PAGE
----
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16 October 2013
Your bi-weekly report on jobs, education, management, and the engineering workplace, from the editors of IEEE Spectrum.
1. Some Workers Coming Back from Assignments Abroad Find It Hard to Go Home Again

Ambitious employees agree to overseas assignments with an eye toward rapid advancement. Many are tested and return with the skills and experience they need to carry the mantle of leadership. But sometimes companies are unprepared to take advantage of a worker’s growth, says a Wall Street Journal article. “Companies send out company men and women, [and] these same people return as entrepreneurs," says John Touey, a principal at executive search firm Salveson Stetson Group. Many chafe under parent company supervision because, "all of a sudden the pace of decision-making is slowed down. They have to get 10 signatures to get a project off the ground," says Touey.  Read on.

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2. J.P. Morgan Coding Challenge: Charity Events Double as Job Auditions

J.P. Morgan is playing matchmaker, connecting college kids studying technology with nonprofits who need technical assistance and innovative solutions to the problems they face. Its Code for Good Challenge, which will take place at the firm's London headquarters on 16–17 November (as well as in New York, Ohio, Delaware, and Mumbai), will not only help local non-profits, but also give the students a first-hand look at what technologists do at a major investment bank. And it will, of course, give J.P. Morgan an opportunity to cherry pick the best and brightest. Students can apply for the London event here on or before 27 October.  Read more.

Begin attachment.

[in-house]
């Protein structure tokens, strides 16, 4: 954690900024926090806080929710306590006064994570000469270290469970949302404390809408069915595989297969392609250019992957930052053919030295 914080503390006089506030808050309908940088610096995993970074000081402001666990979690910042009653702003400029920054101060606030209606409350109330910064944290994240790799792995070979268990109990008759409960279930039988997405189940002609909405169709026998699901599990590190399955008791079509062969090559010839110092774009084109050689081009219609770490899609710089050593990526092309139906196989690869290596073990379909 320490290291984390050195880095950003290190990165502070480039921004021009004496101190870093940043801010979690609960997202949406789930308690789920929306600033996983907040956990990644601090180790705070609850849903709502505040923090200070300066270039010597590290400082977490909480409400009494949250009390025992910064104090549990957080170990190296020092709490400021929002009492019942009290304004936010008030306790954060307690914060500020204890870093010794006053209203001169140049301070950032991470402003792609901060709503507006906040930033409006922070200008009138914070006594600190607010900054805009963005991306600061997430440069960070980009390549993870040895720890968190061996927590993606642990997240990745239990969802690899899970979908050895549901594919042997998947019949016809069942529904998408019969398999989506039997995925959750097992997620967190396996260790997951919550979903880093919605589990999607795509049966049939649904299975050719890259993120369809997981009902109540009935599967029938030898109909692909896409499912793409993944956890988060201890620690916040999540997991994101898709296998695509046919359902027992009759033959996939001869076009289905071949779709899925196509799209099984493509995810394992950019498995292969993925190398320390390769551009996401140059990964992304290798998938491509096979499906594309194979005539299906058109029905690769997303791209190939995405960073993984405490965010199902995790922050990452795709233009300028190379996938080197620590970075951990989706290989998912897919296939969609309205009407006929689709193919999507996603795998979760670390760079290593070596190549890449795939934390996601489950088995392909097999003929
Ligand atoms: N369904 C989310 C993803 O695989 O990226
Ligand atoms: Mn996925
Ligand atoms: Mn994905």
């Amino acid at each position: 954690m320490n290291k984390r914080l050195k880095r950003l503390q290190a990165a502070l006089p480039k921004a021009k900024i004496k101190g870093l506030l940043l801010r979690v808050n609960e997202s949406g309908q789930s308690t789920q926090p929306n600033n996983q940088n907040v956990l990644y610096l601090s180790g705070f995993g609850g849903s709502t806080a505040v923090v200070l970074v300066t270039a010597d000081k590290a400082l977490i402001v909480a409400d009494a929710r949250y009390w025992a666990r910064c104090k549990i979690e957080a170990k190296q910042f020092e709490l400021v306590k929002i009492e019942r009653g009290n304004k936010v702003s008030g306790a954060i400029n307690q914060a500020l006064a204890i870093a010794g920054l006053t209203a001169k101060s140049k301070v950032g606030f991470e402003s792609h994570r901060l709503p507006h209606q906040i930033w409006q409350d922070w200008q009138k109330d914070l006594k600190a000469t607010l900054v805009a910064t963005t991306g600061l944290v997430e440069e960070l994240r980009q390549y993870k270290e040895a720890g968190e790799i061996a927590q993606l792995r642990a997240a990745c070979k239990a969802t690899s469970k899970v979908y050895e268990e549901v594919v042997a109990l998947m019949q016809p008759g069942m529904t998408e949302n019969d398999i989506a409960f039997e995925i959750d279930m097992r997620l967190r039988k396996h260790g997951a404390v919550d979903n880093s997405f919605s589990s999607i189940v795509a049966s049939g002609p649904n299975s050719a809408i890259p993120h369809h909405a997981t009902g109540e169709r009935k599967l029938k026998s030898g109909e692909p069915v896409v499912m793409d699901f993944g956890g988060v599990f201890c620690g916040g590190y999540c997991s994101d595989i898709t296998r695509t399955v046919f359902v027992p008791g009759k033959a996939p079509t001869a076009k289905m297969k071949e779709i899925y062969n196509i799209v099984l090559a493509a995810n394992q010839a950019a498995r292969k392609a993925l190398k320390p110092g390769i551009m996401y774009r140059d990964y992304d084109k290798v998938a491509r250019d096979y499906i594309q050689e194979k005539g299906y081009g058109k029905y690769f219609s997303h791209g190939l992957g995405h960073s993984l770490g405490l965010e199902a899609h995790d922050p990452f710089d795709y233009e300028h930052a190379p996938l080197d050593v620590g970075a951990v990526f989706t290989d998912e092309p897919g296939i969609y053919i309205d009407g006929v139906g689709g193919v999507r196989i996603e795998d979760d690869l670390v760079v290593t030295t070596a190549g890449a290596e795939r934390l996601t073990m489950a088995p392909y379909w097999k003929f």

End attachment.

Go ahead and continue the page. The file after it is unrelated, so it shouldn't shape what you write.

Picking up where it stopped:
3. Lockheed Martin Hopes to Interest High Schoolers in STEM Careers with Cyber Security Awareness Day Event

Lockheed Martin plans to bring more than 200 high school students who are top performers in STEM classes to its NexGen Cyber Innovation & Technology Center in Gaithersburg, Md., for a day-long event aimed at raising the kids’ cyber security awareness and promoting careers in the field. “With employment projections by the U.S. Department of Labor showing that of the 20 fastest growing occupations projected for 2014, 15 require significant mathematics or science preparation, we need to encourage talented and energetic students to choose a path in STEM education and consider a future in the cyber security profession,” says Chandra McMahon, vice president of Commercial Markets and Cyber Security for Lockheed Martin's Information Systems & Global Solutions business.  Read more.

4. Infosys Announces Plans to Slash R&D Staff

The Indian IT services company is reducing the headcount at the division, called Infosys Labs, by at least 30 percent. Most of the redundant employees will be moved to projects at the company’s revenue-generating IT services businesses. Read more.

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